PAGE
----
The interior of an Under Armor store is seen on November 3, 2021 in Houston, Texas.
Brandon Bell | fake images
under armor sees a tough year ahead, hit by global supply chain challenges and another round of Covid lockdowns in China that are taking a toll on demand.
The sneaker and apparel maker issued a disappointing outlook for its 2023 fiscal year on Friday, after reporting an unexpected loss for the three months ending March 31 and sales that were below Wall Street estimates.
The news sent investors fleeing, and Under Armor shares fell more than 17% in premarket trading.
Also on Friday, rival Adidas said its growth in 2022 will be at the lower end of a forecast range due to a “severe impact” from coronavirus-related lockdowns in China. Adidas now sees its sales in the Greater China region drop significantly this year.
Here’s how Under Armor fared in the three-month period ending March 31, compared to what Wall Street anticipated, according to a Refinitiv survey of analysts:
- Loss per share: 1 cent adjusted vs. expected earnings of 6 cents
- Income: $1.3 billion vs. $1.32 billion expected
Under Armor reported a net loss for the quarter of $59.6 million, or 13 cents per share, compared with net income of $77.8 million, or 17 cents per share, a year earlier.
Excluding one-time items, it lost a penny per share. Analysts had been looking for adjusted earnings per share of 6 cents.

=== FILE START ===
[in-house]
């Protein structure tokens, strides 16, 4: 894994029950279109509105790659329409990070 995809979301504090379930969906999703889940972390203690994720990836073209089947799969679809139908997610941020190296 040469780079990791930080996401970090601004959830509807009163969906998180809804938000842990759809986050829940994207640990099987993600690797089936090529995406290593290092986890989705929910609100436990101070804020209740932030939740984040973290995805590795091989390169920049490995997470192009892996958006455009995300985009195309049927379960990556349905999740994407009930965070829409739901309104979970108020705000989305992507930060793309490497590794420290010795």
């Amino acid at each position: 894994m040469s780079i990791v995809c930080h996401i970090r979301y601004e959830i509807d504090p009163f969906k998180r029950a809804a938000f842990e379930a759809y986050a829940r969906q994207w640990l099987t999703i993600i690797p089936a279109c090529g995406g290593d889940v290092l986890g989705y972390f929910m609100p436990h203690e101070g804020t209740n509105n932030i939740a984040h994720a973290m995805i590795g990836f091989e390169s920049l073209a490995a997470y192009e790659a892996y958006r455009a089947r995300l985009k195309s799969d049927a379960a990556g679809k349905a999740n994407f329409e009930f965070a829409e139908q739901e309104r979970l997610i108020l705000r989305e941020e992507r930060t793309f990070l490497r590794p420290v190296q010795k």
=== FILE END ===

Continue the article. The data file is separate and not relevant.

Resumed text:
Sales grew to $1.3 billion from $1.26 billion the year before. That fell short of estimates of $1.32 billion.
In North America, sales grew 4% to $841 million. Its international business, however, grew just 1% to $456 million, dragged down by a 14% drop in the Asia-Pacific region, which includes China.
China is not only a growing market for Under Armor to try to win new customers, but it is also a major manufacturing hub for much of the athletic apparel industry. Various international corporations, including Apple Y estee lauderhave warned in recent days that a drag from China’s Covid controls will affect their business.
In the 12 months ending December 31, Under Armor produced approximately 67% of its apparel and accessories in China, Vietnam, Jordan, Malaysia and Cambodia. And substantially all of its footwear was made in China, Vietnam and Indonesia, an annual presentation shows.
For its fiscal year 2023, Under Armor projects to earn between 63 cents and 68 cents per share on an adjusted basis, which is below analyst expectations of 86 cents.
He sees that sales grow between 5% and 7% compared to the previous year. Analysts had expected an increase of 5.4%.
Under Armor said the outlook takes into account three percentage points of headwinds due to its decision to cancel some supplier orders due to capacity issues and supply chain delays.
Under Armor’s fiscal year runs from April 1 to March 31 of the next year.
Chief Executive Officer Patrik Frisk said the brand should return to “profitable and sustainable returns” as global supply challenges and the emerging impacts of Covid-19 in China normalize.
Find Under Armor’s full financial statement here.
This story is developing. Please check for updates.